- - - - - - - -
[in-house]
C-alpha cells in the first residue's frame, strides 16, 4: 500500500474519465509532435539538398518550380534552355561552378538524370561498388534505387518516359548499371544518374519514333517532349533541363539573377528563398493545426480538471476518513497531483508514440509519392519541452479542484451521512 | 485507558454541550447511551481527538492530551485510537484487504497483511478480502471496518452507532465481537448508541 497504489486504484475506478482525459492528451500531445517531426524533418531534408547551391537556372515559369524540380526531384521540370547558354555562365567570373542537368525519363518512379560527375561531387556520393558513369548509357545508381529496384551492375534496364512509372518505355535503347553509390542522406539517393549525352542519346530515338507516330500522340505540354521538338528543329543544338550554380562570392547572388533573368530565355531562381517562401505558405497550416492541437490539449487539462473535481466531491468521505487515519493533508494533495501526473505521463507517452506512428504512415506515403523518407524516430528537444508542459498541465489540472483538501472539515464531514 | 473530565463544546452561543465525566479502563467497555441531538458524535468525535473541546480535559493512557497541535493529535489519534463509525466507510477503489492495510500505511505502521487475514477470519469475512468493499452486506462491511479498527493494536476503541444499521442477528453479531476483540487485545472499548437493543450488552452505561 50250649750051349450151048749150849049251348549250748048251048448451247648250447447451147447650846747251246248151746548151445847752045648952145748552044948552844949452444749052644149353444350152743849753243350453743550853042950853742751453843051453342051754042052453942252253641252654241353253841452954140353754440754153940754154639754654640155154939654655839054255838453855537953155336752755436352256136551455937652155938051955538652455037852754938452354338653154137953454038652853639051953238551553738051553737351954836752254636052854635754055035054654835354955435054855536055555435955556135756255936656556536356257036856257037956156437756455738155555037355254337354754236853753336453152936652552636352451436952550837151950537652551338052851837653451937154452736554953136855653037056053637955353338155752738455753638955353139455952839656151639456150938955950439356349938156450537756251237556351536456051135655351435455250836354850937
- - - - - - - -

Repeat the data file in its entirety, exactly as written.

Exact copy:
[in-house]
C-alpha cells in the first residue's frame, strides 16, 4: 500500500474519465509532435539538398518550380534552355561552378538524370561498388534505387518516359548499371544518374519514333517532349533541363539573377528563398493545426480538471476518513497531483508514440509519392519541452479542484451521512 | 485507558454541550447511551481527538492530551485510537484487504497483511478480502471496518452507532465481537448508541 497504489486504484475506478482525459492528451500531445517531426524533418531534408547551391537556372515559369524540380526531384521540370547558354555562365567570373542537368525519363518512379560527375561531387556520393558513369548509357545508381529496384551492375534496364512509372518505355535503347553509390542522406539517393549525352542519346530515338507516330500522340505540354521538338528543329543544338550554380562570392547572388533573368530565355531562381517562401505558405497550416492541437490539449487539462473535481466531491468521505487515519493533508494533495501526473505521463507517452506512428504512415506515403523518407524516430528537444508542459498541465489540472483538501472539515464531514 | 473530565463544546452561543465525566479502563467497555441531538458524535468525535473541546480535559493512557497541535493529535489519534463509525466507510477503489492495510500505511505502521487475514477470519469475512468493499452486506462491511479498527493494536476503541444499521442477528453479531476483540487485545472499548437493543450488552452505561 50250649750051349450151048749150849049251348549250748048251048448451247648250447447451147447650846747251246248151746548151445847752045648952145748552044948552844949452444749052644149353444350152743849753243350453743550853042950853742751453843051453342051754042052453942252253641252654241353253841452954140353754440754153940754154639754654640155154939654655839054255838453855537953155336752755436352256136551455937652155938051955538652455037852754938452354338653154137953454038652853639051953238551553738051553737351954836752254636052854635754055035054654835354955435054855536055555435955556135756255936656556536356257036856257037956156437756455738155555037355254337354754236853753336453152936652552636352451436952550837151950537652551338052851837653451937154452736554953136855653037056053637955353338155752738455753638955353139455952839656151639456150938955950439356349938156450537756251237556351536456051135655351435455250836354850937